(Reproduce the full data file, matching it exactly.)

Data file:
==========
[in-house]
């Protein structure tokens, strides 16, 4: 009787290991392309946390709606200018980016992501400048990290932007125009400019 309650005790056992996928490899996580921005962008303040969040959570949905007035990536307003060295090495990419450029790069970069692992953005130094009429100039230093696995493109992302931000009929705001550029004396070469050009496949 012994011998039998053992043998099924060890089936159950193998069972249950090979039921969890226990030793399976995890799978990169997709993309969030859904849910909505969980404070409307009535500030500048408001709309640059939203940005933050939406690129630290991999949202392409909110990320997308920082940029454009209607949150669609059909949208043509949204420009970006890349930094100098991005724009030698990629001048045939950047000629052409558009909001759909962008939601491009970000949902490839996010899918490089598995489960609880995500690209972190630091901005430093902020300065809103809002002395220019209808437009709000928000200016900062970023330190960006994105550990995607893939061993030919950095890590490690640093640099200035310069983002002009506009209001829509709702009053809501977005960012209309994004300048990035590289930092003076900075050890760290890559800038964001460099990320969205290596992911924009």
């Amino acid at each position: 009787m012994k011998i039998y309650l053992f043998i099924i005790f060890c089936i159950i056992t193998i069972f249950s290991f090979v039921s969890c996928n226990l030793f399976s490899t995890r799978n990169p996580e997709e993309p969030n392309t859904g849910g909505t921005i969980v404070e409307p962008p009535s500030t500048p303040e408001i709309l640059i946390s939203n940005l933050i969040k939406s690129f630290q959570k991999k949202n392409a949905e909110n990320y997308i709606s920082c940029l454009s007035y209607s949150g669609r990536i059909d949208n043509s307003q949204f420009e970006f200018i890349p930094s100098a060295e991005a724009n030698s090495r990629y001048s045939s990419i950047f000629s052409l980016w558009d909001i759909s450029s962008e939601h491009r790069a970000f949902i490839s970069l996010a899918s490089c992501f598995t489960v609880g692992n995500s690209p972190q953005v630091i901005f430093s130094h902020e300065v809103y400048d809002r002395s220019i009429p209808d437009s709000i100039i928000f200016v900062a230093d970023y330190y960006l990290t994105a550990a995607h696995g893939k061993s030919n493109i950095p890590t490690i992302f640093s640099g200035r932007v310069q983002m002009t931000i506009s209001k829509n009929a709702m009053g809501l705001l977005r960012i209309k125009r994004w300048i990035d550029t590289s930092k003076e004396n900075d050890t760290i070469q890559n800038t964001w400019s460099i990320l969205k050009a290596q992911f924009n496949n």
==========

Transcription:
[in-house]
């Protein structure tokens, strides 16, 4: 009787290991392309946390709606200018980016992501400048990290932007125009400019 309650005790056992996928490899996580921005962008303040969040959570949905007035990536307003060295090495990419450029790069970069692992953005130094009429100039230093696995493109992302931000009929705001550029004396070469050009496949 012994011998039998053992043998099924060890089936159950193998069972249950090979039921969890226990030793399976995890799978990169997709993309969030859904849910909505969980404070409307009535500030500048408001709309640059939203940005933050939406690129630290991999949202392409909110990320997308920082940029454009209607949150669609059909949208043509949204420009970006890349930094100098991005724009030698990629001048045939950047000629052409558009909001759909962008939601491009970000949902490839996010899918490089598995489960609880995500690209972190630091901005430093902020300065809103809002002395220019209808437009709000928000200016900062970023330190960006994105550990995607893939061993030919950095890590490690640093640099200035310069983002002009506009209001829509709702009053809501977005960012209309994004300048990035590289930092003076900075050890760290890559800038964001460099990320969205290596992911924009």
């Amino acid at each position: 009787m012994k011998i039998y309650l053992f043998i099924i005790f060890c089936i159950i056992t193998i069972f249950s290991f090979v039921s969890c996928n226990l030793f399976s490899t995890r799978n990169p996580e997709e993309p969030n392309t859904g849910g909505t921005i969980v404070e409307p962008p009535s500030t500048p303040e408001i709309l640059i946390s939203n940005l933050i969040k939406s690129f630290q959570k991999k949202n392409a949905e909110n990320y997308i709606s920082c940029l454009s007035y209607s949150g669609r990536i059909d949208n043509s307003q949204f420009e970006f200018i890349p930094s100098a060295e991005a724009n030698s090495r990629y001048s045939s990419i950047f000629s052409l980016w558009d909001i759909s450029s962008e939601h491009r790069a970000f949902i490839s970069l996010a899918s490089c992501f598995t489960v609880g692992n995500s690209p972190q953005v630091i901005f430093s130094h902020e300065v809103y400048d809002r002395s220019i009429p209808d437009s709000i100039i928000f200016v900062a230093d970023y330190y960006l990290t994105a550990a995607h696995g893939k061993s030919n493109i950095p890590t490690i992302f640093s640099g200035r932007v310069q983002m002009t931000i506009s209001k829509n009929a709702m009053g809501l705001l977005r960012i209309k125009r994004w300048i990035d550029t590289s930092k003076e004396n900075d050890t760290i070469q890559n800038t964001w400019s460099i990320l969205k050009a290596q992911f924009n496949n």